Screening #2 is at the Ahrya Fine Arts on March 2nd at 7:30 pm.
See full article at CinemaRetro »

Nick Redman, Documentary Filmmaker and Soundtrack Producer, Dies at 63

  • Variety
Nick Redman, Documentary Filmmaker and Soundtrack Producer, Dies at 63
Nick Redman, Oscar-nominated documentary filmmaker, award-winning soundtrack producer and co-founder of the Twilight Time video label, died Thursday afternoon, Jan. 17, at a Santa Monica Hospital, after a two-year battle with cancer. He was 63.

He was nominated for an Academy Award as producer of the 1996 documentary “The Wild Bunch: An Album in Montage,” a look back at Sam Peckinpah’s controversial film. He also produced and directed the 1998 “A Turning of the Earth: John Ford, John Wayne and The Searchers,” about the making of the Western classic, a prizewinner at multiple film festivals.

In 2007 he produced and directed the feature documentary “Becoming John Ford,” which debuted at the Venice International Film Festival and detailed the long and complex relationship between the famous director and 20th Century-Fox studio chief Darryl F. Zanuck.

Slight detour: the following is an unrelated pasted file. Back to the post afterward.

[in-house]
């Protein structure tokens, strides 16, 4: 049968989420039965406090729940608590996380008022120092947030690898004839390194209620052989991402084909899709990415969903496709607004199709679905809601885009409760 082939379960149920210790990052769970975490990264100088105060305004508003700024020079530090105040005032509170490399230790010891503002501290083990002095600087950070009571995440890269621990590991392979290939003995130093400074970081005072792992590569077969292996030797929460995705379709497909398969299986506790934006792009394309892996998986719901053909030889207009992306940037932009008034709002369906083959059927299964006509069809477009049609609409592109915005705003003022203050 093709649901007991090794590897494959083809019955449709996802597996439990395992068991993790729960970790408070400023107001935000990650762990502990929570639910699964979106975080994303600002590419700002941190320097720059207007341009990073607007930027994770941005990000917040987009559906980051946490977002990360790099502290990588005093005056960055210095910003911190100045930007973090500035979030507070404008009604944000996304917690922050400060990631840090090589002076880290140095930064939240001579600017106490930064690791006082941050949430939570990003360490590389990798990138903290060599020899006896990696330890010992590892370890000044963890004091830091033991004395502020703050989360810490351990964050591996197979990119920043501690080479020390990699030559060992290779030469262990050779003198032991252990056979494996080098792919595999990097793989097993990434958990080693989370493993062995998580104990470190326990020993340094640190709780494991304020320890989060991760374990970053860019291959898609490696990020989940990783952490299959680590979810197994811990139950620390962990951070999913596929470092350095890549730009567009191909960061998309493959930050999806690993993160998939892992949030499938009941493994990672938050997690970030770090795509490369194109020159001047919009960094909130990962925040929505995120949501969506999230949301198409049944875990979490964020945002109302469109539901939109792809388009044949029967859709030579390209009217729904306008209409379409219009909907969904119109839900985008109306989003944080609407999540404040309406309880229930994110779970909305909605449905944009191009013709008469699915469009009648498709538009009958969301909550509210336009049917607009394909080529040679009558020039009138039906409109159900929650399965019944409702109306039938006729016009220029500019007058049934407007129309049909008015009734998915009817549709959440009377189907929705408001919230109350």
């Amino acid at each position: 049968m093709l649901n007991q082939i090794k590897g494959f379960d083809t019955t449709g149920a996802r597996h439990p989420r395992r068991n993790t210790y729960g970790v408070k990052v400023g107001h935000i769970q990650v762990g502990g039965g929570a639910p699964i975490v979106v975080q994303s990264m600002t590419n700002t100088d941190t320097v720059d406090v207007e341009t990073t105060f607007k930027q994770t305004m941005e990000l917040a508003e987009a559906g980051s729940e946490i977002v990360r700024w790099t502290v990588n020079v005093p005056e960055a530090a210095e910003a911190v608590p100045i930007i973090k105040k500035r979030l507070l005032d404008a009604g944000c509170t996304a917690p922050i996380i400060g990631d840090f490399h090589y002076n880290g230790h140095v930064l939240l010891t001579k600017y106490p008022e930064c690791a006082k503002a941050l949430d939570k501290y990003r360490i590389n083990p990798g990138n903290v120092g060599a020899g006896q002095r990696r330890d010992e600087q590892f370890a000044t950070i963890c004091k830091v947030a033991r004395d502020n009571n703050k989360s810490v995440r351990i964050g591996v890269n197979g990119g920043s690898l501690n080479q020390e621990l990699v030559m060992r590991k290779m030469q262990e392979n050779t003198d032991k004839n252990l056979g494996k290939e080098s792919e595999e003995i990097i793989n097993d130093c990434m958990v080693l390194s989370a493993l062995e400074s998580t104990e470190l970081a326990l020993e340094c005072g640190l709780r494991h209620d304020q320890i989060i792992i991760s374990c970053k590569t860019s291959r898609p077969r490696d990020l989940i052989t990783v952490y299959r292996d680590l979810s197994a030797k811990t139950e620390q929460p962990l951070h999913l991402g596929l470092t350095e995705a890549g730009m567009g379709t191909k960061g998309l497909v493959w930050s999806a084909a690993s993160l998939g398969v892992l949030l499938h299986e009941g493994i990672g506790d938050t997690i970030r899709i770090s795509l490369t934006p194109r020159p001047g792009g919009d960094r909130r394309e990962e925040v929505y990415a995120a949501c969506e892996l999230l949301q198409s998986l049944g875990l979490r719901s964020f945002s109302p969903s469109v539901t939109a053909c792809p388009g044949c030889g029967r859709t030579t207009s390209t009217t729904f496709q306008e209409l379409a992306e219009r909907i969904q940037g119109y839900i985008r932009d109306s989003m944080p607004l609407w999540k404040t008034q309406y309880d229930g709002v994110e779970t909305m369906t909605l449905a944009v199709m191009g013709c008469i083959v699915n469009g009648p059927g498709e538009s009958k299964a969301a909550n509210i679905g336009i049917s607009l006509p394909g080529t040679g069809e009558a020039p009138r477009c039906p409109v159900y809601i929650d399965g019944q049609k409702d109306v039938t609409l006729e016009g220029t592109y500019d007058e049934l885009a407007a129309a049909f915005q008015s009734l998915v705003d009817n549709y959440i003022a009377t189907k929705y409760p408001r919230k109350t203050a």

He made numerous other short films including profiles of actress Stella Stevens and film composers Basil Poledouris and Jerry Fielding.
See full article at Variety »

The 20 Best Classic Soundtrack Albums of 2018

  • Variety
The 20 Best Classic Soundtrack Albums of 2018
Film-score buffs had a bonanza of riches to choose from in 2018 — notwithstanding the fact that the soundtrack business is almost unrecognizable from what it was even a decade ago. Instead of farming out their new scores to the traditional soundtrack labels, most studios now retain them for their own in-house labels and generally release them digitally. Meanwhile, the labels that once relied on current films for their bread-and-butter releases are focusing more on the niche market for classic film scores: re-releasing old ones with new material, finding worthy titles that somehow never got released, and in some cases even re-recording classic scores.